For its part, Ukraine, in my opinion, fully complies with its international obligations. But the Russians do not. So what do we have to do? Right, to continue to de-occupy our territories in various ways and thus ensure that the rights of our civilians who are now in the temporarily occupied territory of Ukraine are not violated by the Russian Federation. At least, I don't see any other mechanism as of now.

- In the summer, you said that the International Criminal Court could bring charges against Russia regarding the victims of enforced disappearances. In your opinion, who among the Russian leadership, or perhaps ordinary Russian civil servants, could be charged with this crime?

- First of all, this is the person who made the decision to start the occupation [Russian President Vladimir Putin]. That is, we should start with the Russian leadership.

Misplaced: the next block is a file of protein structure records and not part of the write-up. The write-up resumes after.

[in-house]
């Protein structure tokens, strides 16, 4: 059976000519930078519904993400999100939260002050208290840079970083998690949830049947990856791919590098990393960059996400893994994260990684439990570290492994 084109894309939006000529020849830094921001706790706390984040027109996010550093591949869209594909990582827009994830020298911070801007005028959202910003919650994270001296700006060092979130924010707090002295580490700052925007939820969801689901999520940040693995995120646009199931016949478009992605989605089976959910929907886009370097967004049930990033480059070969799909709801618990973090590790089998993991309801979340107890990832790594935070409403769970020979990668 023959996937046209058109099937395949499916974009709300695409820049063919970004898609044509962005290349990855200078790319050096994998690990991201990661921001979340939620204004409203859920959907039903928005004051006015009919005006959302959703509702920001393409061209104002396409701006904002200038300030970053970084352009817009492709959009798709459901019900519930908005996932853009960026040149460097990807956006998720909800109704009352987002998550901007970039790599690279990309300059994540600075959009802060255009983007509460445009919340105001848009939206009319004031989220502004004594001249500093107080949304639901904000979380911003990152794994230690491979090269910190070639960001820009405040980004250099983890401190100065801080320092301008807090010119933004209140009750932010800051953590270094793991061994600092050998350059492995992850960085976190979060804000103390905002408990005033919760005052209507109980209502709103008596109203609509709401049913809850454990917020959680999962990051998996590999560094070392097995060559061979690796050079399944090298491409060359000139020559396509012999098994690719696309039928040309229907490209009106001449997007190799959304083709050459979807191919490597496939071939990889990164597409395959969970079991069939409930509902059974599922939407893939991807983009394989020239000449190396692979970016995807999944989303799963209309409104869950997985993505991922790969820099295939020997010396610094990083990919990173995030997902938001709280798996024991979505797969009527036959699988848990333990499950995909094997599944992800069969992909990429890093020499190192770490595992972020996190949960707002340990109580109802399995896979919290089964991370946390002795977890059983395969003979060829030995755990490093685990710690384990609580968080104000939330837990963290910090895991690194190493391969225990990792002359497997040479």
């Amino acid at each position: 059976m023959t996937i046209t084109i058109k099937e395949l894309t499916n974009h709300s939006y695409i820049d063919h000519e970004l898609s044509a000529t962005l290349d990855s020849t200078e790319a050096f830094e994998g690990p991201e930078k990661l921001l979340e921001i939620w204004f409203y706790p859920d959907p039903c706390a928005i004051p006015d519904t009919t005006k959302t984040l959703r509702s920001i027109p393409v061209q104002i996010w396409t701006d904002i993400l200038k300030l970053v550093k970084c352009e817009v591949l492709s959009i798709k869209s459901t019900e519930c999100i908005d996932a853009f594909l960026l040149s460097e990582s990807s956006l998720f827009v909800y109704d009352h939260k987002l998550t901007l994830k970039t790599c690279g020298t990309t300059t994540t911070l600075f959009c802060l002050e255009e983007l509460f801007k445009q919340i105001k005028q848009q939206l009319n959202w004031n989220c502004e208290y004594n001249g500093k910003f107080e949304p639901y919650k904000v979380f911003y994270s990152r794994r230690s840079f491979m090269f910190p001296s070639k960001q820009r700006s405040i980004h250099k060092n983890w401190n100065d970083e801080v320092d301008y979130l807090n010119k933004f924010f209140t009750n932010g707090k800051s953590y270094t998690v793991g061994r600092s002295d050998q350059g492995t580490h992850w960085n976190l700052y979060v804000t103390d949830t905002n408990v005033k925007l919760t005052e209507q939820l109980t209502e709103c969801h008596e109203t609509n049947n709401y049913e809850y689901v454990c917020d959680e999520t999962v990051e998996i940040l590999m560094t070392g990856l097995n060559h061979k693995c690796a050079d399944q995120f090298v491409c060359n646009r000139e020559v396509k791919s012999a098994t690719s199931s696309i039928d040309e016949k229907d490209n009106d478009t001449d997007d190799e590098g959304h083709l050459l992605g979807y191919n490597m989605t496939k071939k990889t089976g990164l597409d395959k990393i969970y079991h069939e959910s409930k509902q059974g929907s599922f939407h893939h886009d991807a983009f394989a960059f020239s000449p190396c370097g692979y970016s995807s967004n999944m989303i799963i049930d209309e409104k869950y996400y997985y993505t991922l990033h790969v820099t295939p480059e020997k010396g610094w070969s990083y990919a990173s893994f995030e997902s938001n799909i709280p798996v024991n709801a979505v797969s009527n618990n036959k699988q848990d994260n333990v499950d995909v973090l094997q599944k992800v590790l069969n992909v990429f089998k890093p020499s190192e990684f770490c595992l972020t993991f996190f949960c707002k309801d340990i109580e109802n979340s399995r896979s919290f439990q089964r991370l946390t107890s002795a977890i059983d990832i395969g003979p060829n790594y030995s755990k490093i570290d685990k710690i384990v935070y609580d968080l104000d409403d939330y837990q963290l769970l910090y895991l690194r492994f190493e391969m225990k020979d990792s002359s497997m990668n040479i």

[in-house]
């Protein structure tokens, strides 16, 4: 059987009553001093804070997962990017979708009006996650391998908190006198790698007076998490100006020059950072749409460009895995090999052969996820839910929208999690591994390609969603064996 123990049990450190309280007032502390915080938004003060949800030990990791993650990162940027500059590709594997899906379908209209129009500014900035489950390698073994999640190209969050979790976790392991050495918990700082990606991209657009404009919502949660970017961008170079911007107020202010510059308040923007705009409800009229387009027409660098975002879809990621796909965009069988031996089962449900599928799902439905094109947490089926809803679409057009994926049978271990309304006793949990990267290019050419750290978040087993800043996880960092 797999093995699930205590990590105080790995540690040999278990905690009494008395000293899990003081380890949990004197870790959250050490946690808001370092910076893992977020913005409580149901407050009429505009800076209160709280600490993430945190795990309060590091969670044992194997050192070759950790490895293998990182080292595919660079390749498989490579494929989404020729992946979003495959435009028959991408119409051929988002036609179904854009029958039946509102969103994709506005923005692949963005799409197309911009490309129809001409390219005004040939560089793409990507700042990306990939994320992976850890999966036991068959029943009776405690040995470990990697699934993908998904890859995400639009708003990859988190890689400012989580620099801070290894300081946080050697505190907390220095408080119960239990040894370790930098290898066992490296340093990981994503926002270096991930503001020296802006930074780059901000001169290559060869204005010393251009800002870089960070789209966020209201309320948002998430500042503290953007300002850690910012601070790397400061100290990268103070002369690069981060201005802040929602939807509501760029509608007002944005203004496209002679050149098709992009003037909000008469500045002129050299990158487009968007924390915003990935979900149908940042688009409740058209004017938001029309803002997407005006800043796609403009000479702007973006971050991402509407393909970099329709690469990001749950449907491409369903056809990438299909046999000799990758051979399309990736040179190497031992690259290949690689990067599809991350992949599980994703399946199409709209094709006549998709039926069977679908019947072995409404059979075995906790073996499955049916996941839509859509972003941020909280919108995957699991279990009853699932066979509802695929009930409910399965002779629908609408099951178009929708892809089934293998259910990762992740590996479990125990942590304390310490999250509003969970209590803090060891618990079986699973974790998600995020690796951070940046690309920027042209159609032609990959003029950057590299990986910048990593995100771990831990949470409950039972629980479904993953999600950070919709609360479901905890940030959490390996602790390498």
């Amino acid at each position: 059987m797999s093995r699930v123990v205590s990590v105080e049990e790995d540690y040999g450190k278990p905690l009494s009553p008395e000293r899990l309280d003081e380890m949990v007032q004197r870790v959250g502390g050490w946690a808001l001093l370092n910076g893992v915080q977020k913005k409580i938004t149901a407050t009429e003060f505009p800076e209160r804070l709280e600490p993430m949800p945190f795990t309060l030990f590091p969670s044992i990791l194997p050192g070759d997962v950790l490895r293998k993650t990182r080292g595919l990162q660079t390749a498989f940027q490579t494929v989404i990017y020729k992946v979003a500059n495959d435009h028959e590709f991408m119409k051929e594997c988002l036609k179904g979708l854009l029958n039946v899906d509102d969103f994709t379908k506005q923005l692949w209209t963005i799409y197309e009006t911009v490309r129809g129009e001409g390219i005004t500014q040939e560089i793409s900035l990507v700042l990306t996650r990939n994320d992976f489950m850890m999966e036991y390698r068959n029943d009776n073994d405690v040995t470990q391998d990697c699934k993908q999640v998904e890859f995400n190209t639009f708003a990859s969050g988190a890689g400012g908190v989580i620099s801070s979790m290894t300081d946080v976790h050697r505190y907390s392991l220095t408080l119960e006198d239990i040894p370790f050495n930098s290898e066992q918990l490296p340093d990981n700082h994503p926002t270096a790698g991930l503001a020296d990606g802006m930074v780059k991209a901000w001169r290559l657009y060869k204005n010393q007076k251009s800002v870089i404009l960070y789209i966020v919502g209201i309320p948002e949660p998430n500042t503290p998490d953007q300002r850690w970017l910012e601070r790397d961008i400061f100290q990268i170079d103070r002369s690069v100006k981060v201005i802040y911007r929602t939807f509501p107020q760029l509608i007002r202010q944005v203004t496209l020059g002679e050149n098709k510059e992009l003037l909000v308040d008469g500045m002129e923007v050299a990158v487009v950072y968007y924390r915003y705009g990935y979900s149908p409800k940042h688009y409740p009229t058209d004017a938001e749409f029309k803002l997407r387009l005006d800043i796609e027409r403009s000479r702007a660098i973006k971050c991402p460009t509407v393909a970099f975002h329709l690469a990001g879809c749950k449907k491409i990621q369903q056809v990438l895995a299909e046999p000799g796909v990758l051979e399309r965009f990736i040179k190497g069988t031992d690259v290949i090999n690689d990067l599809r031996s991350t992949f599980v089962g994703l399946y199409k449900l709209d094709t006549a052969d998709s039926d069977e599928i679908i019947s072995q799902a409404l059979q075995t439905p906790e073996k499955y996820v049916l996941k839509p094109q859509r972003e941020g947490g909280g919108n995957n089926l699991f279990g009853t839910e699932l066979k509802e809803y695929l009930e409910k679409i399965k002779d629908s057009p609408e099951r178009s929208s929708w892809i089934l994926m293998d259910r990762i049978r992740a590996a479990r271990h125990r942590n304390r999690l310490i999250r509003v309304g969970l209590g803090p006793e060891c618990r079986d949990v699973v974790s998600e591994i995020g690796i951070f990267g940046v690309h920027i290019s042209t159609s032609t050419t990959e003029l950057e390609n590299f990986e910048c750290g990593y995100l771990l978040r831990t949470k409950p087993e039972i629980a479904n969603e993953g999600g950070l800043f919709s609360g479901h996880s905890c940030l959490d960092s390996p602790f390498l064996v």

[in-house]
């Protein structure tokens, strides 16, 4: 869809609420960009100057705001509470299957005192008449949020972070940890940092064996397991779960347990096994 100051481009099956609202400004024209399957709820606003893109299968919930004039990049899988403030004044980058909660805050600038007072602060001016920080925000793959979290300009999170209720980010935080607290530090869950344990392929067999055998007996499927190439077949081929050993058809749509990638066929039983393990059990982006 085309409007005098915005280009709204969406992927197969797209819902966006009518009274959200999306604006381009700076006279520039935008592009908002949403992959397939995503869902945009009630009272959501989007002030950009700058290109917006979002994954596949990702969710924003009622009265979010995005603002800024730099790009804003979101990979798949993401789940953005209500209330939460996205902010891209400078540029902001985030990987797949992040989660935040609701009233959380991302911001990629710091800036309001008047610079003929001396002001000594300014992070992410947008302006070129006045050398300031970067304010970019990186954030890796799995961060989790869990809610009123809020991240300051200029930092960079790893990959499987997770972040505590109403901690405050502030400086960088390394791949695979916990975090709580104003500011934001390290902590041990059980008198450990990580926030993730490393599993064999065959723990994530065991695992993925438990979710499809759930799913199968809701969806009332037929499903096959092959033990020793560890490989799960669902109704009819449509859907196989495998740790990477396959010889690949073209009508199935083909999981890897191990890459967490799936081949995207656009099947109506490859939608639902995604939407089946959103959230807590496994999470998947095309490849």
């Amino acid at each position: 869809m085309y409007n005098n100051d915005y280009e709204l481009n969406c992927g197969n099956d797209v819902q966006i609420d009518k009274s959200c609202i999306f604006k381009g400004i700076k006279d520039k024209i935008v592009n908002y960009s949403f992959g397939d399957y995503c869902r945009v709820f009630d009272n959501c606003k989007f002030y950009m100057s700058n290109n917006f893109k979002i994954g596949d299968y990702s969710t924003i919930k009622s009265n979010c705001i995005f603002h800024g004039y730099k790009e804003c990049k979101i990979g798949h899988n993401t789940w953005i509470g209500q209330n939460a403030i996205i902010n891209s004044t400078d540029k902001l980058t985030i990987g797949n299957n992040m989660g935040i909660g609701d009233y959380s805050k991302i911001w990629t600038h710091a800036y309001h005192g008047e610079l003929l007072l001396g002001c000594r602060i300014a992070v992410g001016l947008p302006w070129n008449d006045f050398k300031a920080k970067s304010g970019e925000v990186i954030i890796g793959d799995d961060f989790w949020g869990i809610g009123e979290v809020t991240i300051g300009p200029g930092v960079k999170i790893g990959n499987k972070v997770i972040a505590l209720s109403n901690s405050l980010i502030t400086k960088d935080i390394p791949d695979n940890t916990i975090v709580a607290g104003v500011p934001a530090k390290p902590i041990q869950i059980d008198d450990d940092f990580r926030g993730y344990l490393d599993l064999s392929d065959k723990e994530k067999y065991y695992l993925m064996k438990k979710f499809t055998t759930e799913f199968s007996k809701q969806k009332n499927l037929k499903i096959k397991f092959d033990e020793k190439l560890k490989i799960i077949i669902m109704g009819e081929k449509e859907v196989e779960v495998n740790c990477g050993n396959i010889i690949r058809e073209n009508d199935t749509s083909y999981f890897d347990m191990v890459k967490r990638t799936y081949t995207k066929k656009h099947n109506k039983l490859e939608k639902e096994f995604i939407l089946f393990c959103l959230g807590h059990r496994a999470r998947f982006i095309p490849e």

The decision to deport Ukrainian children, in my opinion, was made by their president. For this, he received the first arrest warrant from the ICC. Is it sufficient? With regard to the issue of Ukrainian children, probably yes.

But with regard to the issue of victims of enforced disappearances, a separate submission should be made, a separate criminal proceeding. As, by the way, with regard to the violation of the rights of prisoners of war. There should be a similar algorithm.

- Why do you think it is so difficult to release civilians from Russian captivity?

- The issue of returning civilians, in my opinion, is the most difficult issue in communications with the Russian side, which are conducted in different ways.

As for the children, you can see that somehow we have a process going on, that there is an international coalition, public events, an arrest warrant for Putin and Lvova-Belova. With regard to prisoners of war, there is international humanitarian law, the Geneva Conventions, and a roughly clear exchange mechanism. That is, we understand how we will return them, and we are ready for it.